The following are representative cases handled and worked on by Matthew Dowd. Note that some cases were handled prior to Dowd Scheffel.
Intellectual Property Cases
IMAPizza, LLC v. At Pizza Ltd., 334 F. Supp. 3d 95 (D.D.C. 2018). Mr. Dowd is lead counsel representing At Pizza and other U.K. defendants in an intellectual property case involving claims under the U.S. Copyright Act, the Lanham Act, D.C. trespass law, and U.K. law. The district court ruled entirely in favor and dismissed all claims against of our clients. The district court's main decision can be read here. The case is currently pending on appeal at the D.C. Circuit.
Syngneta Crop Protection, LLC v. Atticus, LLC, No. 5:19-CV-00509-D (E.D.N.C. 2019). Mr. Scheffel and Mr. Dowd represent Atticus in a patent infringement suit concerning the crop fungicide azoxystrobin.
Eisai Co., Ltd. v. Glenmark Pharms. Ltd., No. 19-cv-01214 (LPS) (D. Del. 2019). Dowd Scheffel represented Glenmark in later-wave litigation in the District of Delaware involving Banzel® (rufinamide). The case was resolved prior to significant discovery under favorable settlement terms.
Bausch Health Ireland Ltd. v. Glenmark Pharms. Ltd., No. 19-cv-12045 (RMB) (D.N.J. 2019). Dowd Scheffel represented Glenmark in later-wave litigation in the District of New Jersey involving Glumetza® (extended-release metformin). The case was resolved under favorable settlement terms shortly after the answer was filed.
Bial–Portela & CA S.A. v. SPH Shanghai Zhongxi Pharm. Co., No. 18-775-CFC (D. Del. 2018). Dowd Scheffel represented the ANDA client in patent litigation concerning eslicarbazepine acetate (Aptiom®).
Dragon Intellectual Property, LLC v Unified Patents, LLC, No. 16-1813 (Fed. Cir. 2017). Mr. Dowd was engaged at the appellate level to draft and file a response to patent owner's petition for rehearing. The patent owner had lost an IPR and also lost on appeal. In the petition for rehearing, the patent owner argued that the appeal was not moot and the court should vacate the PTAB's decision under the Munsingwear doctrine. Mr. Dowd's response on behalf of Unified Patents persuaded the court to deny the patent owner's petition for rehearing. The Response can be read here.
Tam v. Matal, 137 S. Ct. 1744 (2017). Mr. Dowd was lead counsel on an amicus brief by leading intellectual property professors in the groundbreaking case concerning the constitutionality of Section 2 of the Lanham Act. The Supreme Court ultimately ruled that the disparagement prohibition of Section 2 was unconstitutional, consistent with our amicus brief. Read the amicus brief here.
Impression Products, Inc. v. Lexmark Int'l, LLC, 137 S. Ct. 1523 (2017). Mr. Dowd was counsel of record for Professors John Duffy and Richard Hynes in a Supreme Court case dealing with patent exhaustion and whether the doctrine of patent exhaustion extends to goods sold overseas. The amicus brief is here.
Retirement Capital Access Mgmt. Co. v. U.S. Bancorp, 136 S. Ct. 1513 (2016). Mr. Dowd was primary author of a Brief in Opposition in one of the first cases to reach the Supreme Court concerning the Covered Business Method ("CBM") review of the America Invents Act. The BIO persuaded the U.S. Supreme Court to deny the petition for writ of certiorari. The petition had argued, in part, that Section 101 was not a ground of invalidity and thus not properly within the scope of CBM reviews. This case was highlighted on Patently-O here. The Brief in Opposition can be read here.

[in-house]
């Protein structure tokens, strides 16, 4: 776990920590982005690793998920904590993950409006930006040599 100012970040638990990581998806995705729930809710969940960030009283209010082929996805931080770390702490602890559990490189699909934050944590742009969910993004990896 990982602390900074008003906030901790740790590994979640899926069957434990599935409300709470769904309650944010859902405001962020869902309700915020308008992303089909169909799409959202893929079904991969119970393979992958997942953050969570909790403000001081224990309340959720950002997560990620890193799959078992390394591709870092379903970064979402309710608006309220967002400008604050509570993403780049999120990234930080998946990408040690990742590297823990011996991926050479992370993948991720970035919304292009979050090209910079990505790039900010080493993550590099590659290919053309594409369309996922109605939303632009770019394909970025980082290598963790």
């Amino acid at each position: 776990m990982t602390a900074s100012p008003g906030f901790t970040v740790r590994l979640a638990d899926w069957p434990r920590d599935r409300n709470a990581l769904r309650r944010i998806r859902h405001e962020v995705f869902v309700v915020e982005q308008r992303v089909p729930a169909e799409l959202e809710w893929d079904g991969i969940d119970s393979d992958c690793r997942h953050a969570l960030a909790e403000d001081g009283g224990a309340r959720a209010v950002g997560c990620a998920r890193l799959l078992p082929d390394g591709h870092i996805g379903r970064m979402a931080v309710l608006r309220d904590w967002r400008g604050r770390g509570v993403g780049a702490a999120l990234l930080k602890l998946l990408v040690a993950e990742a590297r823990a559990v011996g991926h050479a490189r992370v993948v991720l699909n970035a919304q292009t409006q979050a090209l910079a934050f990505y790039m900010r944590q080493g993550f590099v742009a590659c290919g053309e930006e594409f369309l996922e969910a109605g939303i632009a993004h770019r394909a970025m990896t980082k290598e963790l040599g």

ABT Holding Co. v. Garnet BioTherapeutics, Inc., No. 16-2116 (Fed. Cir.). Mr. Dowd was lead counsel in an appeal of a PTO interference decision involving patents relating to stem cell technology. Mr. Dowd was the main author of appellee Garnet's response brief, and he argued the appeal on behalf of Garnet. After oral argument, the client successfully settled the case, whereby Garnet received, among other consideration, $500K cash payment and 1 million shares of Athersys common stock plus $250K in each of the next four quarters. The appeal brief is here. During the underlying interference at the Patent Trial and Appeal Board, Mr. Dowd successfully defended Garnet's experts during deposition and deposed the opposing side's scientific expert witnesses, eliciting key testimony critical for success on appeal.
Sequenom, Inc. v. Ariosa Diagnostics, Inc., No. 15-1182 (S. Ct. 2016) and Ariosa Diagnostics, Inc. v. Sequenom Inc., 809 F.3d 1282 (Fed Cir. 2015). Mr. Dowd was lead counsel in an amicus brief filed in support of a petition for writ of certiorari concerning the patentability of DNA-based inventions. The amicus brief is available here. Mr. Dowd also filed an amicus brief in support of the rehearing petition before the en banc Federal Circuit, which was highlighted by Patently-O here.
Retirement Capital Access Mgmt. Co. v. U.S. Bancorp, 611 Fed. App’x 1007 (Fed. Cir. 2015). Mr. Dowd successfully argued a Federal Circuit appeal affirming the PTAB’s decision in a covered business method (CBM) review of a patent asserted against multiple financial institutions. This appeal was only the second Federal Circuit appeal from a CBM review from the Patent Trial and Appeal Board. The Federal Circuit summarily affirmed in favor of Mr. Dowd's client.
Argentum Pharms. LLC v. Allergan, Inc., IPR No. 2016-01232 (PTAB). Mr. Dowd was lead counsel in a petition for inter partes review of a patent directed to the FDA-approved drug Restasis® (cyclosporine ophthalmic emulsion). The matter settled favorably for the client before institution.